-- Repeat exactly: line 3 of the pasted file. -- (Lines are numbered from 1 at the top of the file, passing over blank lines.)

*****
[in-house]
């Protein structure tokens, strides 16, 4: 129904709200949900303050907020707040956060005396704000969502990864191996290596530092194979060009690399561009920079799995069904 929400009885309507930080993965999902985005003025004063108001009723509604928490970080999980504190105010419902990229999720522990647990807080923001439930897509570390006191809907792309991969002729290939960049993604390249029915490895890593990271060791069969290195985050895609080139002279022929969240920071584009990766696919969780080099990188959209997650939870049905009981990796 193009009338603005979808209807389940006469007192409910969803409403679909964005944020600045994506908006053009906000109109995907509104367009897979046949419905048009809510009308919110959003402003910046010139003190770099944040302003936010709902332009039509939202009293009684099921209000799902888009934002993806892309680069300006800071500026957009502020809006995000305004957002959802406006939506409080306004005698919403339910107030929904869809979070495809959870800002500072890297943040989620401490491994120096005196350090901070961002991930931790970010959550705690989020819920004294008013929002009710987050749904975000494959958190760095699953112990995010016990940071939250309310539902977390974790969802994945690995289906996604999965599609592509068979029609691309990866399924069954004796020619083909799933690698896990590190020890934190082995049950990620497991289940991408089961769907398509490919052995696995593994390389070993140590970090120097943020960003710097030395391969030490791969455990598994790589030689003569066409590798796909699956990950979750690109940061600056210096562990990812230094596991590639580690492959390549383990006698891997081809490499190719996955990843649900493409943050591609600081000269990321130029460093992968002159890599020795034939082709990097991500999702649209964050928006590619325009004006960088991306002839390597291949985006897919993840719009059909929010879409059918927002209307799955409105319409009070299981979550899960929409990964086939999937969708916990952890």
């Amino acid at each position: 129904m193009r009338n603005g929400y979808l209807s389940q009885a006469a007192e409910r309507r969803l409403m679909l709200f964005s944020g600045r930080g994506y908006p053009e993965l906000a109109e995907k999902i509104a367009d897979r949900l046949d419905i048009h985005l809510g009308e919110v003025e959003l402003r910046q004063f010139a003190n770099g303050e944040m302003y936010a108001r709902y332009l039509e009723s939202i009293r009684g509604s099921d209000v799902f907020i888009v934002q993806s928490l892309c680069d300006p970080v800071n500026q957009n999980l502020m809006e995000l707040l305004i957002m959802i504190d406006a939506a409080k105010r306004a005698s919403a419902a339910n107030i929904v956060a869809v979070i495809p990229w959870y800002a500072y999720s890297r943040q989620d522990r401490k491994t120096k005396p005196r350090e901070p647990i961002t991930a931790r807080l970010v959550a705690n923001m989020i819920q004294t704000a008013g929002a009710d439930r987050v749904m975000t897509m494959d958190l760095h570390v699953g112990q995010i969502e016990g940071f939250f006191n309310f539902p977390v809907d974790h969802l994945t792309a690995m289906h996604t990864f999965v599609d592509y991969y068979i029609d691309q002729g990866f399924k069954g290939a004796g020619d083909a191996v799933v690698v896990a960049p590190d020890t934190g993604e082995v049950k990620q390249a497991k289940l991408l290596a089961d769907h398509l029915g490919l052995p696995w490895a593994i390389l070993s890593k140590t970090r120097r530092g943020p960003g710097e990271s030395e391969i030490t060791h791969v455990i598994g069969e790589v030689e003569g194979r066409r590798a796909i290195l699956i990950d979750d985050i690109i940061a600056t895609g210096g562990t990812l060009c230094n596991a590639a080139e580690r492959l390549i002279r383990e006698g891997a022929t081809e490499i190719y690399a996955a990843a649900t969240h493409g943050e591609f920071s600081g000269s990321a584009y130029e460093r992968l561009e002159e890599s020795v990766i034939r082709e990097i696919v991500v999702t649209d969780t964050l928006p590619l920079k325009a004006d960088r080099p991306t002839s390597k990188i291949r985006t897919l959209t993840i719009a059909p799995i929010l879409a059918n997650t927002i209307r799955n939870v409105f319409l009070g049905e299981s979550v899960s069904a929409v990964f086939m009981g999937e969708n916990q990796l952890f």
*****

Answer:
């Amino acid at each position: 129904m193009r009338n603005g929400y979808l209807s389940q009885a006469a007192e409910r309507r969803l409403m679909l709200f964005s944020g600045r930080g994506y908006p053009e993965l906000a109109e995907k999902i509104a367009d897979r949900l046949d419905i048009h985005l809510g009308e919110v003025e959003l402003r910046q004063f010139a003190n770099g303050e944040m302003y936010a108001r709902y332009l039509e009723s939202i009293r009684g509604s099921d209000v799902f907020i888009v934002q993806s928490l892309c680069d300006p970080v800071n500026q957009n999980l502020m809006e995000l707040l305004i957002m959802i504190d406006a939506a409080k105010r306004a005698s919403a419902a339910n107030i929904v956060a869809v979070i495809p990229w959870y800002a500072y999720s890297r943040q989620d522990r401490k491994t120096k005396p005196r350090e901070p647990i961002t991930a931790r807080l970010v959550a705690n923001m989020i819920q004294t704000a008013g929002a009710d439930r987050v749904m975000t897509m494959d958190l760095h570390v699953g112990q995010i969502e016990g940071f939250f006191n309310f539902p977390v809907d974790h969802l994945t792309a690995m289906h996604t990864f999965v599609d592509y991969y068979i029609d691309q002729g990866f399924k069954g290939a004796g020619d083909a191996v799933v690698v896990a960049p590190d020890t934190g993604e082995v049950k990620q390249a497991k289940l991408l290596a089961d769907h398509l029915g490919l052995p696995w490895a593994i390389l070993s890593k140590t970090r120097r530092g943020p960003g710097e990271s030395e391969i030490t060791h791969v455990i598994g069969e790589v030689e003569g194979r066409r590798a796909i290195l699956i990950d979750d985050i690109i940061a600056t895609g210096g562990t990812l060009c230094n596991a590639a080139e580690r492959l390549i002279r383990e006698g891997a022929t081809e490499i190719y690399a996955a990843a649900t969240h493409g943050e591609f920071s600081g000269s990321a584009y130029e460093r992968l561009e002159e890599s020795v990766i034939r082709e990097i696919v991500v999702t649209d969780t964050l928006p590619l920079k325009a004006d960088r080099p991306t002839s390597k990188i291949r985006t897919l959209t993840i719009a059909p799995i929010l879409a059918n997650t927002i209307r799955n939870v409105f319409l009070g049905e299981s979550v899960s069904a929409v990964f086939m009981g999937e969708n916990q990796l952890f």